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birds of killingworth.
by Henry Wadsworth Longfellow .
Age Rating 8 plus.
Start of Story
It was spring, and the little town of Killingworth told of the joy of
living again. Every little rivulet had broken from its frozen chain,
which had held it fast during the long winter, and was rushing on,
rejoicing at its freedom. The purple buds, holding wonderful secrets of
things to come, were bursting forth from every tree and bush, while from
the topmost boughs the birds called and sang to their mates: "Oh! be
happy, be happy, for spring has come!"
There were all the messengers of spring--the robin, the oriole, and the
bluebird--filling the orchard with their glad melody. The little sparrow
chirped in glee for the very joy of living, and the hungry crows, in
great crowds, called loudly the tidings of spring. But not long could
they stop to sing, for the homes must be made, and soon from every tree
and bush could be seen these dainty, downy nests, and in every nest the
eggs, and in every egg a wonderful secret about which all the happy
birds twittered and sang together.
The farmers, as they plowed their fields and made their gardens that
spring, heard these tree-top concerts, and saw the multitude playing and
working about them, and they shook their heads and said: "Never before
have we had so many birds in Killingworth. We must surely do something,
or they will eat up half of our crops, and take the grain and fruits
that should go to feed our own children." Then it was decided to have a
meeting. All in the town were free to come, and here they were to decide
what was to be done with the troublesome birds. The meeting was held in
the new town hall, and to it came all the great men of the town, and
from far and near the farmers gathered. The great hall was crowded. The
doors and windows were open, and through them came a beautiful flood of
bird music, but the sturdy farmers and great men shook their heads as
they heard it. And then they told how the birds were eating the grains
and spoiling the fruit, and every one said the birds must go. There
seemed to be not a single friend to the singers outside, until one man
arose--the teacher in the town, much loved by the children, and himself
loving everything that God had made. He looked sadly on the men around
him, and then he said:
"My friends, can you drive away these birds that God has made and sent
to us, for a few handfuls of grain and a little fruit? Will you lose all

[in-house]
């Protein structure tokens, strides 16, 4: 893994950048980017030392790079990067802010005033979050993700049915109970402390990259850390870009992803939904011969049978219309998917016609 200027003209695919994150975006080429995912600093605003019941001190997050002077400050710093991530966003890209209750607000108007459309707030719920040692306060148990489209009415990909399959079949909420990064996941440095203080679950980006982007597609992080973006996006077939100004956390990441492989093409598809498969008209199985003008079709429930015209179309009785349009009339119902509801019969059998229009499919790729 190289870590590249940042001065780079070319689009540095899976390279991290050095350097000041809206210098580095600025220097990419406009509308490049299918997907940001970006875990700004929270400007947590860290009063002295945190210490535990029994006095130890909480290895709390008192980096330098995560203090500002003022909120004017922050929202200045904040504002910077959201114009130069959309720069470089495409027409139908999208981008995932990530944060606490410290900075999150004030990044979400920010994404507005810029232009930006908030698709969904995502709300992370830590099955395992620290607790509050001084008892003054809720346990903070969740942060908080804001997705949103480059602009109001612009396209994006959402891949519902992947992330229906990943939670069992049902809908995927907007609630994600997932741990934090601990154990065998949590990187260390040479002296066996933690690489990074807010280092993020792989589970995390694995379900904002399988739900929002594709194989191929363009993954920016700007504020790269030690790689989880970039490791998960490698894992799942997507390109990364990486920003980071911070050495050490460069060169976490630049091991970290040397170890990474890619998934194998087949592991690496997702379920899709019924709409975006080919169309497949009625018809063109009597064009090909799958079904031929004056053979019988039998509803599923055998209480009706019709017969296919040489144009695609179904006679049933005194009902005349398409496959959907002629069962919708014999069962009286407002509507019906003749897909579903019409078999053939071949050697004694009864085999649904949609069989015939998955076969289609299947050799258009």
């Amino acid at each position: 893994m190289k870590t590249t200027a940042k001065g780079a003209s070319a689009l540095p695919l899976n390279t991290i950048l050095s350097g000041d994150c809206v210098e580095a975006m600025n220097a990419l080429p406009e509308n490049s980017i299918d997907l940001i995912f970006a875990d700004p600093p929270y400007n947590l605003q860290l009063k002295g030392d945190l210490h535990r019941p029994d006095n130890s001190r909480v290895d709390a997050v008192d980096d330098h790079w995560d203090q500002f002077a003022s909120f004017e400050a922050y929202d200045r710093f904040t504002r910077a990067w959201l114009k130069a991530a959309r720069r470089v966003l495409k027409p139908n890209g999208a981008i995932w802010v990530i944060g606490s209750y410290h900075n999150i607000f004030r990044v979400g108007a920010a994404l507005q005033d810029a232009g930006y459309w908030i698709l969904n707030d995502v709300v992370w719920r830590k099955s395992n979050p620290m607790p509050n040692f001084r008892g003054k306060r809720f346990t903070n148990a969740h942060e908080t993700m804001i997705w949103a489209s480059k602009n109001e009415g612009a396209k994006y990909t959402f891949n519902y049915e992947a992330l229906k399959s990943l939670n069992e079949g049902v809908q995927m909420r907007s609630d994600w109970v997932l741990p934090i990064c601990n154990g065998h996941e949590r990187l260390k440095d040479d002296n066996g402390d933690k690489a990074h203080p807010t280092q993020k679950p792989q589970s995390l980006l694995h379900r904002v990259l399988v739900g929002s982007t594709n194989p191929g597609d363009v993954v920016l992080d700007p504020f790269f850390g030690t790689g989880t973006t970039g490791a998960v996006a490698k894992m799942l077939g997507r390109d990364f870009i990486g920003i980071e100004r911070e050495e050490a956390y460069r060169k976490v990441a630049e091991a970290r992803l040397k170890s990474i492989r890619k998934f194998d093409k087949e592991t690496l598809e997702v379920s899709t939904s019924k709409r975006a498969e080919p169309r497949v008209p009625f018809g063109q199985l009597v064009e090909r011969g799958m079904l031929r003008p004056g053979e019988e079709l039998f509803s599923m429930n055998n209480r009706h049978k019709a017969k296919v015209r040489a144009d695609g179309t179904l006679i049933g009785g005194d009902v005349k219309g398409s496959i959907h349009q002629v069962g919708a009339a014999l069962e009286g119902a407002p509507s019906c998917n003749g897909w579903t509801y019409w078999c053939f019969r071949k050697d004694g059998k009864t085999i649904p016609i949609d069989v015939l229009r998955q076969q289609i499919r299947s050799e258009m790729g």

this music that you hear outside? Think of the woods and orchard without
the birds, and of the empty nests you will see. You say the birds are
robbing you; but instead they are your greatest helpers. With their
bright little eyes they see the little bugs and worms which destroy the
fruit. Think who has made them. Who has taught them the songs and the
secret of building their nests. You will be sorry when they are gone and
will wish them back."
But still the farmers shook their heads and said: "The birds must go."
So the birds of Killingworth were driven away, until not a single note
was heard, and only empty nests were left. The little children of the
town were hoping each day to see their friends again, and a strange
stillness and loneliness seemed to fill the little town, for the music
in the air had ceased.
The summer came, and never before had it been so hot. The little insects
and worms which the little birds had always driven away covered every
tree and bush, eating the leaves until nothing was left but the bare
twigs. The streets were hot and shadeless. In the orchard the fruit
dropped, scorched and dried by the sun. When the grains were gathered
one-half of the crop had been destroyed by the insects. Now the old
farmers said among themselves:
"We have made a great mistake. We need the birds."
One day in the early spring a strange sight was seen in the little town
of Killingworth. A great wagon covered with green branches was driven
down the main street, and among the branches were huge cages, and the
cages were filled with birds. Oh! they were all there--the robin, the
bluebird, the lark and the oriole--birds of every color and kind. When
the great wagon reached the town hall it stopped. The cages were taken
down from the branches of green, and little children, with eager hands
and happy eyes, threw open the doors. Out came the birds and away they
flew to field and orchard and wood, singing again and again:
"Oh! we are glad to be here! We are glad to be here!"
The little children sang, too, and the gray-haired farmers said: "The
birds must always stay in Killingworth."